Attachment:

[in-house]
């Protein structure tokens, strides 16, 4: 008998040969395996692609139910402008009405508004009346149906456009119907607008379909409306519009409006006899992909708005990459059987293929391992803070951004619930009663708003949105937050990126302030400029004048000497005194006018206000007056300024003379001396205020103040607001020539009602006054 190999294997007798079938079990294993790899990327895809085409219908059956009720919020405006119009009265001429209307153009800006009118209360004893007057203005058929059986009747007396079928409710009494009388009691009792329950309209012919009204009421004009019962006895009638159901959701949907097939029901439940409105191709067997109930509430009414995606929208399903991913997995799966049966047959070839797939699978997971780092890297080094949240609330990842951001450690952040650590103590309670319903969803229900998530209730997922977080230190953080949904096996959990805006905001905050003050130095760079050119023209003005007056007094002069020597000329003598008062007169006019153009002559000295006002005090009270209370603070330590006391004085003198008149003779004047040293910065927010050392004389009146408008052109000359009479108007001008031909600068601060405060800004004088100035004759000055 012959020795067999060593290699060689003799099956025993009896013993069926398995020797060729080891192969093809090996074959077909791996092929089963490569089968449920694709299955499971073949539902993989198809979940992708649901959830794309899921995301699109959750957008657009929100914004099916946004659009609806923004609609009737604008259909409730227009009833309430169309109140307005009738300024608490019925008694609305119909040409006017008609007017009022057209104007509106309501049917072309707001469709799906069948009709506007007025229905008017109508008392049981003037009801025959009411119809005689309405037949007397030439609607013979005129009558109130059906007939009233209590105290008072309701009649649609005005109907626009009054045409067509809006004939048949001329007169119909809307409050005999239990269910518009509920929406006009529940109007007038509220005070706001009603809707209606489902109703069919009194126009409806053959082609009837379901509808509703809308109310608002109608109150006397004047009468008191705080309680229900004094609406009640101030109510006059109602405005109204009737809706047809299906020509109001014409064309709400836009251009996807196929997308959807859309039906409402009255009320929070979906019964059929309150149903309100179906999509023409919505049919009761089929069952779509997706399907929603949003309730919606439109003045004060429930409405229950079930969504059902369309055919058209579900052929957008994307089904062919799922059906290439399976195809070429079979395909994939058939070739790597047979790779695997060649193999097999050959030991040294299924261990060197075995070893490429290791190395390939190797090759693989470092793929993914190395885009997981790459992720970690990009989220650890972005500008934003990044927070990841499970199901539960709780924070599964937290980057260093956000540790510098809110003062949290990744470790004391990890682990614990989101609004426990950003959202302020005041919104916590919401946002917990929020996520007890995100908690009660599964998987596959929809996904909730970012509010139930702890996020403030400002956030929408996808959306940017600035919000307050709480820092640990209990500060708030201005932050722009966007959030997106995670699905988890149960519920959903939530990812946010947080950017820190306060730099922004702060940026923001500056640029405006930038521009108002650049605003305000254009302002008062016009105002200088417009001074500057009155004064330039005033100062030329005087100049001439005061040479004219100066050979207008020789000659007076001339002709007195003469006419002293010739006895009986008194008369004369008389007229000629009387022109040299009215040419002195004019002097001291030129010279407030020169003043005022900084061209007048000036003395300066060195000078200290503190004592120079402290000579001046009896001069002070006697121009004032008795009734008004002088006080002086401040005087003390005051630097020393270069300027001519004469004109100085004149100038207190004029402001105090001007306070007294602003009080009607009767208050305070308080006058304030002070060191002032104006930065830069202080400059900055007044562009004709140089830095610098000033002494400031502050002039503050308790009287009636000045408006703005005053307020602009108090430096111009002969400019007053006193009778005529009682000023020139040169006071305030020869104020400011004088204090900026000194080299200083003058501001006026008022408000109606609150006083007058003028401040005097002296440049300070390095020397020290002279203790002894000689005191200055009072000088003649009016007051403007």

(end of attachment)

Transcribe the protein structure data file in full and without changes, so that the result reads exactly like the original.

[in-house]
């Protein structure tokens, strides 16, 4: 008998040969395996692609139910402008009405508004009346149906456009119907607008379909409306519009409006006899992909708005990459059987293929391992803070951004619930009663708003949105937050990126302030400029004048000497005194006018206000007056300024003379001396205020103040607001020539009602006054 190999294997007798079938079990294993790899990327895809085409219908059956009720919020405006119009009265001429209307153009800006009118209360004893007057203005058929059986009747007396079928409710009494009388009691009792329950309209012919009204009421004009019962006895009638159901959701949907097939029901439940409105191709067997109930509430009414995606929208399903991913997995799966049966047959070839797939699978997971780092890297080094949240609330990842951001450690952040650590103590309670319903969803229900998530209730997922977080230190953080949904096996959990805006905001905050003050130095760079050119023209003005007056007094002069020597000329003598008062007169006019153009002559000295006002005090009270209370603070330590006391004085003198008149003779004047040293910065927010050392004389009146408008052109000359009479108007001008031909600068601060405060800004004088100035004759000055 012959020795067999060593290699060689003799099956025993009896013993069926398995020797060729080891192969093809090996074959077909791996092929089963490569089968449920694709299955499971073949539902993989198809979940992708649901959830794309899921995301699109959750957008657009929100914004099916946004659009609806923004609609009737604008259909409730227009009833309430169309109140307005009738300024608490019925008694609305119909040409006017008609007017009022057209104007509106309501049917072309707001469709799906069948009709506007007025229905008017109508008392049981003037009801025959009411119809005689309405037949007397030439609607013979005129009558109130059906007939009233209590105290008072309701009649649609005005109907626009009054045409067509809006004939048949001329007169119909809307409050005999239990269910518009509920929406006009529940109007007038509220005070706001009603809707209606489902109703069919009194126009409806053959082609009837379901509808509703809308109310608002109608109150006397004047009468008191705080309680229900004094609406009640101030109510006059109602405005109204009737809706047809299906020509109001014409064309709400836009251009996807196929997308959807859309039906409402009255009320929070979906019964059929309150149903309100179906999509023409919505049919009761089929069952779509997706399907929603949003309730919606439109003045004060429930409405229950079930969504059902369309055919058209579900052929957008994307089904062919799922059906290439399976195809070429079979395909994939058939070739790597047979790779695997060649193999097999050959030991040294299924261990060197075995070893490429290791190395390939190797090759693989470092793929993914190395885009997981790459992720970690990009989220650890972005500008934003990044927070990841499970199901539960709780924070599964937290980057260093956000540790510098809110003062949290990744470790004391990890682990614990989101609004426990950003959202302020005041919104916590919401946002917990929020996520007890995100908690009660599964998987596959929809996904909730970012509010139930702890996020403030400002956030929408996808959306940017600035919000307050709480820092640990209990500060708030201005932050722009966007959030997106995670699905988890149960519920959903939530990812946010947080950017820190306060730099922004702060940026923001500056640029405006930038521009108002650049605003305000254009302002008062016009105002200088417009001074500057009155004064330039005033100062030329005087100049001439005061040479004219100066050979207008020789000659007076001339002709007195003469006419002293010739006895009986008194008369004369008389007229000629009387022109040299009215040419002195004019002097001291030129010279407030020169003043005022900084061209007048000036003395300066060195000078200290503190004592120079402290000579001046009896001069002070006697121009004032008795009734008004002088006080002086401040005087003390005051630097020393270069300027001519004469004109100085004149100038207190004029402001105090001007306070007294602003009080009607009767208050305070308080006058304030002070060191002032104006930065830069202080400059900055007044562009004709140089830095610098000033002494400031502050002039503050308790009287009636000045408006703005005053307020602009108090430096111009002969400019007053006193009778005529009682000023020139040169006071305030020869104020400011004088204090900026000194080299200083003058501001006026008022408000109606609150006083007058003028401040005097002296440049300070390095020397020290002279203790002894000689005191200055009072000088003649009016007051403007």